Obama rejects GOP claim that financial reform bill would encourage bailouts
Wednesday, April 14, 2010; 7:34 PM
President Obama urged congressional leaders Wednesday to work together over the next several weeks on a financial regulation package, expressing confidence that a bipartisan bill remained possible even as Republicans said the Democrats' proposal would make government bailouts more likely.
Speaking before a meeting with House and Senate leaders of both parties, Obama rejected that charge. "I'm absolutely confident that the bill that emerges is going to be a bill that prevents bailouts," he said. "That's the goal."
Obama said he is "confident that we can work out an effective bipartisan package" to prevent individual financial institutions from growing so big their collapse would imperil the economy, plus regulate the derivatives markets and put in place other reforms.
Congressional Republican leaders left the meeting highly critical of the financial regulatory reform bill now before Congress. Senate Minority Leader Mitch McConnell (Ky.), echoing comments he made Tuesday, said the bill amounts to an "endless taxpayer bailout for Wall Street banks."
He called on Sen. Christopher Dodd (D-Conn.), chairman of the banking committee and the architect of the bill, to restart talks with Republicans over the terms of the legislation. "My message to the president is let's get back to the table and see if we can't get this done," McConnell told reporters at the White House after the roughly half-hour meeting.
Dodd worked first with Sen. Richard C. Shelby (R-ala.) and then with Sen. Robert Corker (R-Tenn.) for months on the legislation, but those talks broke down. Corker said last month Republicans on the committee had made a "very, very large mistake" and a "major strategic error" by withdrawing hundreds of amendments they originally had offered to Dodd's bill and instead opposing it without debate. The measure passed along party lines.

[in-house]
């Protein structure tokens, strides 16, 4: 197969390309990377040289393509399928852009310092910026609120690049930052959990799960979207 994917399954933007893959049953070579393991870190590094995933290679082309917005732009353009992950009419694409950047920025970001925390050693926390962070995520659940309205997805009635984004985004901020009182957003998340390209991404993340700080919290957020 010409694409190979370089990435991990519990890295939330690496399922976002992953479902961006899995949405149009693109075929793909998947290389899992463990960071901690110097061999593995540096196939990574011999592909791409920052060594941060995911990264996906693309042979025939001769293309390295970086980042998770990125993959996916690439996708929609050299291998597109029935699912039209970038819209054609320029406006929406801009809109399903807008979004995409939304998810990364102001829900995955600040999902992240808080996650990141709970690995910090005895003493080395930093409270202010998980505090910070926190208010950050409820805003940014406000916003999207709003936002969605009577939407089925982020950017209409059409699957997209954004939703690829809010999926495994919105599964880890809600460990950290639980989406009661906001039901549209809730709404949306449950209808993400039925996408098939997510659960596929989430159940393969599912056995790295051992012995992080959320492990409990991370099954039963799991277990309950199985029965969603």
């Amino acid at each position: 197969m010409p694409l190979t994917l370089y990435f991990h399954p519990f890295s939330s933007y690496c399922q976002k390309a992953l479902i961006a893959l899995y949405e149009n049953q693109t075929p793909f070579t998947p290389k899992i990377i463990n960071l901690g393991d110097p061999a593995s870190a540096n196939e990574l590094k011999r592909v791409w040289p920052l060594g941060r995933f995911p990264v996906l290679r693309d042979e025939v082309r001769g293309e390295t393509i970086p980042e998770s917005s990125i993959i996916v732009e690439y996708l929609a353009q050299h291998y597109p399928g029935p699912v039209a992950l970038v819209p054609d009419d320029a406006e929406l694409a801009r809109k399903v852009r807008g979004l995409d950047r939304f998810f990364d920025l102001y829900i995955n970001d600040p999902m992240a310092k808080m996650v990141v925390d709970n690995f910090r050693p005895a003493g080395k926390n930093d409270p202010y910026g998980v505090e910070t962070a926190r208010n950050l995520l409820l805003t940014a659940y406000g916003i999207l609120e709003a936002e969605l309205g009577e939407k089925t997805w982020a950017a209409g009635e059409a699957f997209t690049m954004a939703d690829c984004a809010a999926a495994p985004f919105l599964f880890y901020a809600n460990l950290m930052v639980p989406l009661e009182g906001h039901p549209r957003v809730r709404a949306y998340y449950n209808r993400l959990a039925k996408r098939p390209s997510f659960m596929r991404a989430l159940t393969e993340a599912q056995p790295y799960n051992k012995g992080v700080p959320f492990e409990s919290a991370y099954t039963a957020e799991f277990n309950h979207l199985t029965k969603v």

On the Senate floor Wednesday, Dodd accused the Republicans of "political chicanery," saying opponents were deliberately distorting the contents of the bill as part of a "naked political strategy."
"The bill as drafted ends bailouts," he said.
Senate Democrats would need the support of at least one Republican to pass a financial regulation package. Corker has said he expects the bill to pass.
In seeking to recast the rules that have long governed the financial sector, the legislation would establish a bureau inside the Federal Reserve to protect consumers and set up a council of regulators to survey threats to the financial system. The legislation would also empower officials to seize the biggest financial firms if they face collapse.
Administration officials say the bill represents an essential step in preventing another financial crisis and the subsequent bank bailouts that have proved deeply unpopular with the electorate.
Administration officials and congressional Democrats believe the issue is politically beneficial for them in this midterm election year. The fall campaign season will come during the second anniversary of the financial system's near collapse, and some Democrats have effectively dared Republicans to oppose the legislation at a time of halting economic recovery.
But the meeting laid bare the remaining differences over the bill in sharply partisan terms.
"It's obvious that Republicans are saying no again to what's best for America," Senate Majority Leader Harry Reid (Nev.) said after the meeting. "We're going to move forward as rapidly as possible on the bill Senator Dodd has brought forward."
House Majority Leader Steny Hoyer (D-Md.) said, "There are some people who would like to forget that the Bush administration ever existed," noting that the financial crisis and bailout began under the previous president.
Asked to comment on McConnell's assertion that the bill guarantees future bailouts for Wall Street banks, House Speaker Nancy Pelosi (D-Calif.) said, "It's such a diversion from the facts that it's almost laughable."